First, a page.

Tuesday, May 7, 2013

Review of In the Garden of Stone

As I read the first pages of Susan Tekulve’s In the Garden of Stone, the image of my grandmother as a young girl came to mind – the details of washday and baking day evoked the beautiful rich stories of everyday life my grandmother once told me of when she was a girl.

In the Garden of Stone is a novel in stories, which for a writer can be daunting and risky. Many readers favor a traditional plot that remains with the same character throughout the novel, but in Tekulve’s novel, it is the land that binds the passing generations.

Tekulve sets the novel in a coal town in the Appalachian mountains. The story begins in 1924 with Emma as a young woman, “sixteen, old enough to work like a woman alongside her mother and speak her mind.” Later you see Emma as an old woman, ravaged by the same disease that incapacitated her mother, but there is still that quiet strength and resolve that remains with her throughout her life.

The story ends almost fifty years later. The changing landscape continues to resonate with beauty and history throughout the pages of the novel. With each passing generation, the way of life changes — the coal mines close and a new way of life emerges. But for some, the land remains a source of pride and heritage.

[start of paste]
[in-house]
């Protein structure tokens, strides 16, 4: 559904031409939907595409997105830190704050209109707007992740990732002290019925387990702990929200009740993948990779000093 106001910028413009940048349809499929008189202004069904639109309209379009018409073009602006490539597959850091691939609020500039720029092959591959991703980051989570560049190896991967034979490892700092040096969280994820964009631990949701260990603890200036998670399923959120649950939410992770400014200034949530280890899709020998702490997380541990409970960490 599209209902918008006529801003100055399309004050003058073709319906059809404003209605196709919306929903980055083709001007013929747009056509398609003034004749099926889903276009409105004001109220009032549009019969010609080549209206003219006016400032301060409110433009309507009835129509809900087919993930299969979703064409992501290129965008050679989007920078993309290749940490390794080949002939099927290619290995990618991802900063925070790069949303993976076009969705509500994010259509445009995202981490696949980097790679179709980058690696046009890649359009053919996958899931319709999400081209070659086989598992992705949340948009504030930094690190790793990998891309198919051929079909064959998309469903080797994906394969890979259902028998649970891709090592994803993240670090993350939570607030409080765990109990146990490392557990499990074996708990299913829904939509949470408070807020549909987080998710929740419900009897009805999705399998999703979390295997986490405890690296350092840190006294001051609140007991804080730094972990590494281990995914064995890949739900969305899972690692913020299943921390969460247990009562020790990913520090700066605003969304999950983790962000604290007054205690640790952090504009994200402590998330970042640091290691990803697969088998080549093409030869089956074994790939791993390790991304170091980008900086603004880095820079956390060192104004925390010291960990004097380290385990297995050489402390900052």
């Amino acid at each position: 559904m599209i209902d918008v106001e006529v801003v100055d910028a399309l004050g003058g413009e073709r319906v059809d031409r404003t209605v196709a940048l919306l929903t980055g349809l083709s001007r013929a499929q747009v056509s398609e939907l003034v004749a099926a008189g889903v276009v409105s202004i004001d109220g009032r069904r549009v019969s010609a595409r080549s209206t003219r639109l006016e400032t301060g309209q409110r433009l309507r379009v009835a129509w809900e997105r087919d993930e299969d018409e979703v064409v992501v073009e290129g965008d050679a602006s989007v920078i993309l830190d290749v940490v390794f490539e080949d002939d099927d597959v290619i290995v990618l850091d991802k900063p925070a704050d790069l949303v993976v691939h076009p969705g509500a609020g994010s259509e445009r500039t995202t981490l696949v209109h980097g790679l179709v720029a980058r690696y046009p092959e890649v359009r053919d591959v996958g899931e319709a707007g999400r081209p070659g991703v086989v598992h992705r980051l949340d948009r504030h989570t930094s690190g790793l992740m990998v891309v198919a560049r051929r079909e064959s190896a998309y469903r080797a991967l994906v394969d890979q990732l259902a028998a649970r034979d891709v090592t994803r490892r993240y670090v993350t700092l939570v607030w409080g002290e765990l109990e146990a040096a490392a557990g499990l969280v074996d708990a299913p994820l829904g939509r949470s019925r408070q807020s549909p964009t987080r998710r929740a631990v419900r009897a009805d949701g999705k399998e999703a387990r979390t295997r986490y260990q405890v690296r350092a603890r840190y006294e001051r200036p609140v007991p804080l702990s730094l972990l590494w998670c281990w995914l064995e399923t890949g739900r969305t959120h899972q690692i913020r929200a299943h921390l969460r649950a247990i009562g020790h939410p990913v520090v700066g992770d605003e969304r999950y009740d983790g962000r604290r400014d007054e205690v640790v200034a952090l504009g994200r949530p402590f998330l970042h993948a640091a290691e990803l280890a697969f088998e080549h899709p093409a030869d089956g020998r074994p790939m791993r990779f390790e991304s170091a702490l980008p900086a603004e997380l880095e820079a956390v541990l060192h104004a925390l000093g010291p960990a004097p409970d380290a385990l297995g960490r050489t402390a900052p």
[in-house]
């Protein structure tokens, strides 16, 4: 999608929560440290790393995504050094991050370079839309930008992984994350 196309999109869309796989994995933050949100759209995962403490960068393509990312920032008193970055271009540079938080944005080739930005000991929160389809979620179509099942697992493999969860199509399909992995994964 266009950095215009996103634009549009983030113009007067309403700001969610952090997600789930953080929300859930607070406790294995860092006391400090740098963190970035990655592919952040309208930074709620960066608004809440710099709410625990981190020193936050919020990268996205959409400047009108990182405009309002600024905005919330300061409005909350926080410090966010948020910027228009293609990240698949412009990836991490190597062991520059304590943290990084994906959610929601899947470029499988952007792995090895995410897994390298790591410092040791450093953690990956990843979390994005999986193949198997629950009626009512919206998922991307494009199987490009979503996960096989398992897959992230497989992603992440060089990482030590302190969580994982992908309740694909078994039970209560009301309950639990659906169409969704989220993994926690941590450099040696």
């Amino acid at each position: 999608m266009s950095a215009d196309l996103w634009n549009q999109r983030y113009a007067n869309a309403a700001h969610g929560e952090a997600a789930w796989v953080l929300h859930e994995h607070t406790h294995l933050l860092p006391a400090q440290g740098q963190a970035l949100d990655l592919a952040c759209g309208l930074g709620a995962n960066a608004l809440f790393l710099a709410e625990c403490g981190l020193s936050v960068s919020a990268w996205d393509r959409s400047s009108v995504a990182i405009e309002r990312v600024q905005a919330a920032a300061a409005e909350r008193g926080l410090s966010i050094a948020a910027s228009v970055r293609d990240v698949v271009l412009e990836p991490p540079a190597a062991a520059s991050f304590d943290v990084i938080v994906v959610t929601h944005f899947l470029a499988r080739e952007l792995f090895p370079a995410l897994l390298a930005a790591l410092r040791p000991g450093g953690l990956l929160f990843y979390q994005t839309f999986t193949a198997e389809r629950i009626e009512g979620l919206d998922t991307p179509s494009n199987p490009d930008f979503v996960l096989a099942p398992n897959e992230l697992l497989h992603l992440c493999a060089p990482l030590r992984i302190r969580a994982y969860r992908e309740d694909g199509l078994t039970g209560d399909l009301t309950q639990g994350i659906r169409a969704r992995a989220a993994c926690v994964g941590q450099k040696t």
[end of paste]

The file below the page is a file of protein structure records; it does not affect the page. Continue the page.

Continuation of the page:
The story is told through the perspectives of Emma, the matriarch; Dean, her son; Sadie, Dean’s wife; and Hannah, the daughter of Dean and Sadie.  I found the transition and influence of each passing generation mesmerizing. You could see how Emma’s choices and life continued to influence her child and grandchild.

Character, plot, and setting all come together like a prize winning recipe to make a good story. I’ve had the privilege of having Susan as my teacher and mentor. She’s an excellent creative writing teacher because she is an excellent writer. It was amazing to see her applying the principles she teaches so well. 

Susan Tekulve is the winner of the South Carolina First Novel prize. In the Garden of Stone is published by Hub City Press.

If you would like to read more about Susan and her culinary skills, follow the link for an earlier post for Appalachian Wedding Cake.

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